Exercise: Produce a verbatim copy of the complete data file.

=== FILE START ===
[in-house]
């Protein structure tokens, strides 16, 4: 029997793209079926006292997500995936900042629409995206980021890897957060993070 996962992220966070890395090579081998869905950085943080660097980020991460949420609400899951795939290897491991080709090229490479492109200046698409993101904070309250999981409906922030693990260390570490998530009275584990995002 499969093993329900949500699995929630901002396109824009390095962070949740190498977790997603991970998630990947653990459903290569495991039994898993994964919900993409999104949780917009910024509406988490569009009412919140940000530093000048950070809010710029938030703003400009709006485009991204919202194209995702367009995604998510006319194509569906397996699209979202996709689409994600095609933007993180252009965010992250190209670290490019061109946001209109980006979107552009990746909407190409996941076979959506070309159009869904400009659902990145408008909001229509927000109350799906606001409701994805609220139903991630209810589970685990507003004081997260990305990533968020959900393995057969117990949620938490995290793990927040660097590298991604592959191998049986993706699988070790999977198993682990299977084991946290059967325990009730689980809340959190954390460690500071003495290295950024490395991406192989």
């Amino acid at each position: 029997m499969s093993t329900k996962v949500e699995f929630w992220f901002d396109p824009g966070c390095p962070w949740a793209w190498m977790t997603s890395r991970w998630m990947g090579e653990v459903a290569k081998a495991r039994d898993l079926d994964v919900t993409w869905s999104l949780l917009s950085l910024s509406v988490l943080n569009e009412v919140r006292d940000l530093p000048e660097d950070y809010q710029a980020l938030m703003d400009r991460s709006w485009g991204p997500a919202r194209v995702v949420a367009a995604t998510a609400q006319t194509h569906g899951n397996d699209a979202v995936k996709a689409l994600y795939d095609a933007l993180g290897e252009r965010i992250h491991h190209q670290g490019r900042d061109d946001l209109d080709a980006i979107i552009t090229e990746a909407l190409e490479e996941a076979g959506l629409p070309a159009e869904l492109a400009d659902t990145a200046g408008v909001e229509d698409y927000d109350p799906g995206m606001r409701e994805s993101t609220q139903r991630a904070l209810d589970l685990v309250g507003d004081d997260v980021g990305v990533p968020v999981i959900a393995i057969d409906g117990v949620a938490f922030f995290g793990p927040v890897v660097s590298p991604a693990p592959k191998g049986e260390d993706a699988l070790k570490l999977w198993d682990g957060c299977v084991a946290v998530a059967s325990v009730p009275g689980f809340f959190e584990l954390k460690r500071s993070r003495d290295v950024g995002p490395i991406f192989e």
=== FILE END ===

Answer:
[in-house]
């Protein structure tokens, strides 16, 4: 029997793209079926006292997500995936900042629409995206980021890897957060993070 996962992220966070890395090579081998869905950085943080660097980020991460949420609400899951795939290897491991080709090229490479492109200046698409993101904070309250999981409906922030693990260390570490998530009275584990995002 499969093993329900949500699995929630901002396109824009390095962070949740190498977790997603991970998630990947653990459903290569495991039994898993994964919900993409999104949780917009910024509406988490569009009412919140940000530093000048950070809010710029938030703003400009709006485009991204919202194209995702367009995604998510006319194509569906397996699209979202996709689409994600095609933007993180252009965010992250190209670290490019061109946001209109980006979107552009990746909407190409996941076979959506070309159009869904400009659902990145408008909001229509927000109350799906606001409701994805609220139903991630209810589970685990507003004081997260990305990533968020959900393995057969117990949620938490995290793990927040660097590298991604592959191998049986993706699988070790999977198993682990299977084991946290059967325990009730689980809340959190954390460690500071003495290295950024490395991406192989």
């Amino acid at each position: 029997m499969s093993t329900k996962v949500e699995f929630w992220f901002d396109p824009g966070c390095p962070w949740a793209w190498m977790t997603s890395r991970w998630m990947g090579e653990v459903a290569k081998a495991r039994d898993l079926d994964v919900t993409w869905s999104l949780l917009s950085l910024s509406v988490l943080n569009e009412v919140r006292d940000l530093p000048e660097d950070y809010q710029a980020l938030m703003d400009r991460s709006w485009g991204p997500a919202r194209v995702v949420a367009a995604t998510a609400q006319t194509h569906g899951n397996d699209a979202v995936k996709a689409l994600y795939d095609a933007l993180g290897e252009r965010i992250h491991h190209q670290g490019r900042d061109d946001l209109d080709a980006i979107i552009t090229e990746a909407l190409e490479e996941a076979g959506l629409p070309a159009e869904l492109a400009d659902t990145a200046g408008v909001e229509d698409y927000d109350p799906g995206m606001r409701e994805s993101t609220q139903r991630a904070l209810d589970l685990v309250g507003d004081d997260v980021g990305v990533p968020v999981i959900a393995i057969d409906g117990v949620a938490f922030f995290g793990p927040v890897v660097s590298p991604a693990p592959k191998g049986e260390d993706a699988l070790k570490l999977w198993d682990g957060c299977v084991a946290v998530a059967s325990v009730p009275g689980f809340f959190e584990l954390k460690r500071s993070r003495d290295v950024g995002p490395i991406f192989e």